Themes and Meanings
Delia’s Song describes the political, sexual, and emotional tensions characterizing America in the late 1960’s and early 1970’s. Divided into three major sections, Delia’s Song outlines the pain and excitement of this turbulent period through the experiences of its eponymous principal character, Delia, as she emerges from naïveté into a new social and sexual maturity.
The events of Corpi’s first novel are strongly autobiographical, echoing a young Mexican American woman’s quest for literary respect, sexual identity and equality, an academic degree, and a fulfilling love during the political transformations of late-1960’s California. One of the most effective social themes of Delia’s Song is the disturbing reality of sexism as it is experienced in Chicano culture. Delia must struggle against her own family’s limiting attitudes as well as those of her colleagues. Her two brothers, both dead (one shot as a soldier in Vietnam, the other killed by a drug overdose), receive the affections of their mother that Delia desires and deserves. The deepest expression of her struggle for sexual and intellectual identity takes place in herself, as she moves from being an idealistic girl carrying many resentments along with much low self-esteem into a fully developed artist, academic, and partner in love.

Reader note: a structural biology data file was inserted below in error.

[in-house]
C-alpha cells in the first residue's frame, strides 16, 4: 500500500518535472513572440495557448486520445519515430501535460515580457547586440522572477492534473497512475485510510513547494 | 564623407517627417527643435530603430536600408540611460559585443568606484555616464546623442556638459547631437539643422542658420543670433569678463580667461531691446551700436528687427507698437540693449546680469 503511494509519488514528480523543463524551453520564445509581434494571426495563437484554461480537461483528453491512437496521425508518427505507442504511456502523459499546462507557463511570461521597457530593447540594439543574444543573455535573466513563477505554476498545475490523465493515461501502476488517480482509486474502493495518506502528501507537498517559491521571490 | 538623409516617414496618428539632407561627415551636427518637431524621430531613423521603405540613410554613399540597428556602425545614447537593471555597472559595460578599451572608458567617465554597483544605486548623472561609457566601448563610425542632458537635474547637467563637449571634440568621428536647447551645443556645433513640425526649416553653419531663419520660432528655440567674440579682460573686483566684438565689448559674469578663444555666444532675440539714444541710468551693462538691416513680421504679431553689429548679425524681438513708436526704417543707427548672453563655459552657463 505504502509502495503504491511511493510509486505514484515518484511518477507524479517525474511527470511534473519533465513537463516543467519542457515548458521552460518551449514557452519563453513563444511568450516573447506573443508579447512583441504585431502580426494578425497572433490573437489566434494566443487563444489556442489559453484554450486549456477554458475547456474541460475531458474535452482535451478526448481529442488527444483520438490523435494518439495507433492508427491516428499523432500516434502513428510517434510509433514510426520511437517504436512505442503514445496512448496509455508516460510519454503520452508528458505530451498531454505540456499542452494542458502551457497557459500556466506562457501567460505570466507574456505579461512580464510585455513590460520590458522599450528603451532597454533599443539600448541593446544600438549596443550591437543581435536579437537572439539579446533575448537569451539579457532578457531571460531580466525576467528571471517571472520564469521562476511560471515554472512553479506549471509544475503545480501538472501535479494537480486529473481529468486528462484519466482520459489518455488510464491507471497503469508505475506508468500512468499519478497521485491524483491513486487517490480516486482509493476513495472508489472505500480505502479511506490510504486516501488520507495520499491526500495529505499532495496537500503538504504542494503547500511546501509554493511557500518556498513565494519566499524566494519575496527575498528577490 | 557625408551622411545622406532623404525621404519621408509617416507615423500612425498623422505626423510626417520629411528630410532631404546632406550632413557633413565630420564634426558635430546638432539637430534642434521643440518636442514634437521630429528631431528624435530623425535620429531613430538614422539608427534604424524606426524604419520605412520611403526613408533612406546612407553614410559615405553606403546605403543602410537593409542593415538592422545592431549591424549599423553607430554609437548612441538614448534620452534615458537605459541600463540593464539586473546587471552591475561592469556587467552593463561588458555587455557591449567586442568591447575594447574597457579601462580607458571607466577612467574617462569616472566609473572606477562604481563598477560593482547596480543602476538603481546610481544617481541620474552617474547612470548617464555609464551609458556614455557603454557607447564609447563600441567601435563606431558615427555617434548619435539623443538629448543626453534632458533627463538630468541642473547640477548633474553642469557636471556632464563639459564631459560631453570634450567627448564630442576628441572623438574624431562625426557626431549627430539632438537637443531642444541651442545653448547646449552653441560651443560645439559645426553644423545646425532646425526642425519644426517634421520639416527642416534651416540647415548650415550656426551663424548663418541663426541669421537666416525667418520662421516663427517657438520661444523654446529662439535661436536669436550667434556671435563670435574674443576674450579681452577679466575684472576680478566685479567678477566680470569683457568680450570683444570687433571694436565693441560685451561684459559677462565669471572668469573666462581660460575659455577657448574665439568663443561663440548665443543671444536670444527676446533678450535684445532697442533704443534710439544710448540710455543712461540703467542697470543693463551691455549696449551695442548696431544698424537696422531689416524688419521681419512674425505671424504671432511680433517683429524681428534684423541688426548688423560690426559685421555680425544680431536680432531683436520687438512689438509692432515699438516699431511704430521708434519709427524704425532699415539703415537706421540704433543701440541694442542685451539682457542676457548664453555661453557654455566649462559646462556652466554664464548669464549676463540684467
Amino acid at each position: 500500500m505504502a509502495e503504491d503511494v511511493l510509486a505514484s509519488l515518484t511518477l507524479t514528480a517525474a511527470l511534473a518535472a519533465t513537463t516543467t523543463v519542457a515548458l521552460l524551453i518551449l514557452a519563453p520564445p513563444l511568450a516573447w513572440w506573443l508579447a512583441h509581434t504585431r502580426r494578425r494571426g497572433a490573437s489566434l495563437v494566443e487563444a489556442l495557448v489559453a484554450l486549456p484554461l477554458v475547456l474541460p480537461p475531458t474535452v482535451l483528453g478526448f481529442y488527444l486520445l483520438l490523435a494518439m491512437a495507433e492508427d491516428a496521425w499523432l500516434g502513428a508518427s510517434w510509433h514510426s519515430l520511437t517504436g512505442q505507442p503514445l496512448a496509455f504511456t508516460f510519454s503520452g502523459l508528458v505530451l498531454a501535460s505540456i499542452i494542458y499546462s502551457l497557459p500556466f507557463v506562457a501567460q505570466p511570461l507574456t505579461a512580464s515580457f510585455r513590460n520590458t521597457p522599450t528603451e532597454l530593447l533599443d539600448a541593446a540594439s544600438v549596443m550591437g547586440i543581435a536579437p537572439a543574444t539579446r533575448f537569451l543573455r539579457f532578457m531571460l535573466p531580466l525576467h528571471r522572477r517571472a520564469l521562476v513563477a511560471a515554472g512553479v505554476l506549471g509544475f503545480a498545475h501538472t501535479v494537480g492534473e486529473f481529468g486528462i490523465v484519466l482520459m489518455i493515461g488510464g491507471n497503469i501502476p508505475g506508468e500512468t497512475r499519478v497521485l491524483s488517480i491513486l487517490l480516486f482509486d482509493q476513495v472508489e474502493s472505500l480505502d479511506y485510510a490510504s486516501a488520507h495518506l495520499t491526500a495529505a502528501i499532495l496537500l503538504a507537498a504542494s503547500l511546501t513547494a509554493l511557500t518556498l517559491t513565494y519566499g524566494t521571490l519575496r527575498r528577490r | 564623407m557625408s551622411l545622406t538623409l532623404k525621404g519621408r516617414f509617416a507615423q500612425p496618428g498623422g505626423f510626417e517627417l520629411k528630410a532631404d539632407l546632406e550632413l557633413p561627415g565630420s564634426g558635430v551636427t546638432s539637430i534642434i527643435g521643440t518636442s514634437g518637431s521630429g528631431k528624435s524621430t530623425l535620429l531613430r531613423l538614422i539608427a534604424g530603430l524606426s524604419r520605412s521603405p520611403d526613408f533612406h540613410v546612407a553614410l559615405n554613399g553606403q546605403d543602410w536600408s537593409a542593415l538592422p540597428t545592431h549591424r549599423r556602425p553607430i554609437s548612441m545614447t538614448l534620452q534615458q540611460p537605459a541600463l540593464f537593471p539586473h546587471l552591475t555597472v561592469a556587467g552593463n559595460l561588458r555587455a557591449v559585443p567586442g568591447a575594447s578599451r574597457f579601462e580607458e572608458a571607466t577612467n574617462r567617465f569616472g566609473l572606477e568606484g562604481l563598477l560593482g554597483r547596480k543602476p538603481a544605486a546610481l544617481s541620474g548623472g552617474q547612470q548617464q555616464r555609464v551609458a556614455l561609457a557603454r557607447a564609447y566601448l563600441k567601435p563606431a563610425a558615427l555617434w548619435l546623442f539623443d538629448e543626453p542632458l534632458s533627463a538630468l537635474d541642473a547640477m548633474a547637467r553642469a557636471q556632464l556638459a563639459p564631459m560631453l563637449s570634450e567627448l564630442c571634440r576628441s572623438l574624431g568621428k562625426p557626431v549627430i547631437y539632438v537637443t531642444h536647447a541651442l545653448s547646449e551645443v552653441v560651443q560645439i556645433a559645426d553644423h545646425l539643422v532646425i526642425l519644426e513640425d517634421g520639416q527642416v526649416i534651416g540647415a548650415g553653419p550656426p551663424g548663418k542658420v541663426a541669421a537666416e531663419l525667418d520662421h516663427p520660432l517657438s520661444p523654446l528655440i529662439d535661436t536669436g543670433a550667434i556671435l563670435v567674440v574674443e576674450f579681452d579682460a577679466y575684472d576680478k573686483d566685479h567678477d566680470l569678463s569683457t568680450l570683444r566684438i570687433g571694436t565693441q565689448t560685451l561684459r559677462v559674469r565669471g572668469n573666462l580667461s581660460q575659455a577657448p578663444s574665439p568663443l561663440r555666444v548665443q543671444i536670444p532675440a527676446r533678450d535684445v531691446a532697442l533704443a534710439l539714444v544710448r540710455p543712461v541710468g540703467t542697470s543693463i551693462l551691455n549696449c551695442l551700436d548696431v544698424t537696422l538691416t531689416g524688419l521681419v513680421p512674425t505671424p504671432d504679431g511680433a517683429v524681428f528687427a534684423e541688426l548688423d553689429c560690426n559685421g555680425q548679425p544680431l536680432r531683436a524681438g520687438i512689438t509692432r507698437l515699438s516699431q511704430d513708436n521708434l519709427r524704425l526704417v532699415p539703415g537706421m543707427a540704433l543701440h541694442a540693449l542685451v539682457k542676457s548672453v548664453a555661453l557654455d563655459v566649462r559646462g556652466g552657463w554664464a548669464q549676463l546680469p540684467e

The narrative structure suggests a field of awareness rather than a linear, historical sequence of events. Dreams, flashbacks, sprinkles of family history, and memories all interrupt the plot....
(The entire section is 642 words.)